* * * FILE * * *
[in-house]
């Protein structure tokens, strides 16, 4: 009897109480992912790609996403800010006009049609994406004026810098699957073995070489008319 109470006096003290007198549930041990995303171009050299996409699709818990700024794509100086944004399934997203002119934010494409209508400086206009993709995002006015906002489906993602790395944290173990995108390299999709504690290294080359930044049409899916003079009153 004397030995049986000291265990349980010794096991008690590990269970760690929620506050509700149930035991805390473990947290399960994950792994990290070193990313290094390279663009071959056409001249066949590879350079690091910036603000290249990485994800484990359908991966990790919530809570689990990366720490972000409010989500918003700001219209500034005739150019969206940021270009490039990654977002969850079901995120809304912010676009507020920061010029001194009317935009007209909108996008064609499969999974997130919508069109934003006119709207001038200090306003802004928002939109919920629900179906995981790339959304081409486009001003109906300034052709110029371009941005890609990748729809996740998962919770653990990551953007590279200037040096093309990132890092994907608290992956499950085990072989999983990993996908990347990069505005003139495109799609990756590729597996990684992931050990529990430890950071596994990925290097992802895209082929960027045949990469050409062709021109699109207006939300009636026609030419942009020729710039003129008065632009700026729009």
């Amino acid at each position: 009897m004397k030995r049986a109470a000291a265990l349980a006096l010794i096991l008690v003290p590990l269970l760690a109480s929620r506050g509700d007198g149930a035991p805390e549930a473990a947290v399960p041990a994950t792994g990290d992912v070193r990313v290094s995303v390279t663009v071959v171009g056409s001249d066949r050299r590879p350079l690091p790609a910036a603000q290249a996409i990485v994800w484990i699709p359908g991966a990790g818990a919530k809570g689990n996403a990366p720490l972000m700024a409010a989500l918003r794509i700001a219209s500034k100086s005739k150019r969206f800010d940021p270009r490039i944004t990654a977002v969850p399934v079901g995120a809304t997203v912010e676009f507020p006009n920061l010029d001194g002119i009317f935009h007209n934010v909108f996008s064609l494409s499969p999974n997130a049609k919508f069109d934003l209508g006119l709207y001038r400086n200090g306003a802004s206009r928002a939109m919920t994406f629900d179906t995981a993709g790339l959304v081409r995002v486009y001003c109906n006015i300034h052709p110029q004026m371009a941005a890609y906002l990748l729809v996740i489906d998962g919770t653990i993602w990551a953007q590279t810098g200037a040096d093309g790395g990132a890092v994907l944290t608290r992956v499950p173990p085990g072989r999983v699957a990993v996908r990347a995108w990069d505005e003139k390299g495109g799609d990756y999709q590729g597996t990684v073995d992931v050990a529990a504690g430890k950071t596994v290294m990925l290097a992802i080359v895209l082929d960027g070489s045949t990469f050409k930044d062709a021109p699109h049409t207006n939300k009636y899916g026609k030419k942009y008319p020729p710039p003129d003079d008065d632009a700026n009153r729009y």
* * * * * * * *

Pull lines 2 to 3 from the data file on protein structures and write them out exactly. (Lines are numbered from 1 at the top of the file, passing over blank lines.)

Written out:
């Protein structure tokens, strides 16, 4: 009897109480992912790609996403800010006009049609994406004026810098699957073995070489008319 109470006096003290007198549930041990995303171009050299996409699709818990700024794509100086944004399934997203002119934010494409209508400086206009993709995002006015906002489906993602790395944290173990995108390299999709504690290294080359930044049409899916003079009153 004397030995049986000291265990349980010794096991008690590990269970760690929620506050509700149930035991805390473990947290399960994950792994990290070193990313290094390279663009071959056409001249066949590879350079690091910036603000290249990485994800484990359908991966990790919530809570689990990366720490972000409010989500918003700001219209500034005739150019969206940021270009490039990654977002969850079901995120809304912010676009507020920061010029001194009317935009007209909108996008064609499969999974997130919508069109934003006119709207001038200090306003802004928002939109919920629900179906995981790339959304081409486009001003109906300034052709110029371009941005890609990748729809996740998962919770653990990551953007590279200037040096093309990132890092994907608290992956499950085990072989999983990993996908990347990069505005003139495109799609990756590729597996990684992931050990529990430890950071596994990925290097992802895209082929960027045949990469050409062709021109699109207006939300009636026609030419942009020729710039003129008065632009700026729009």
């Amino acid at each position: 009897m004397k030995r049986a109470a000291a265990l349980a006096l010794i096991l008690v003290p590990l269970l760690a109480s929620r506050g509700d007198g149930a035991p805390e549930a473990a947290v399960p041990a994950t792994g990290d992912v070193r990313v290094s995303v390279t663009v071959v171009g056409s001249d066949r050299r590879p350079l690091p790609a910036a603000q290249a996409i990485v994800w484990i699709p359908g991966a990790g818990a919530k809570g689990n996403a990366p720490l972000m700024a409010a989500l918003r794509i700001a219209s500034k100086s005739k150019r969206f800010d940021p270009r490039i944004t990654a977002v969850p399934v079901g995120a809304t997203v912010e676009f507020p006009n920061l010029d001194g002119i009317f935009h007209n934010v909108f996008s064609l494409s499969p999974n997130a049609k919508f069109d934003l209508g006119l709207y001038r400086n200090g306003a802004s206009r928002a939109m919920t994406f629900d179906t995981a993709g790339l959304v081409r995002v486009y001003c109906n006015i300034h052709p110029q004026m371009a941005a890609y906002l990748l729809v996740i489906d998962g919770t653990i993602w990551a953007q590279t810098g200037a040096d093309g790395g990132a890092v994907l944290t608290r992956v499950p173990p085990g072989r999983v699957a990993v996908r990347a995108w990069d505005e003139k390299g495109g799609d990756y999709q590729g597996t990684v073995d992931v050990a529990a504690g430890k950071t596994v290294m990925l290097a992802i080359v895209l082929d960027g070489s045949t990469f050409k930044d062709a021109p699109h049409t207006n939300k009636y899916g026609k030419k942009y008319p020729p710039p003129d003079d008065d632009a700026n009153r729009y």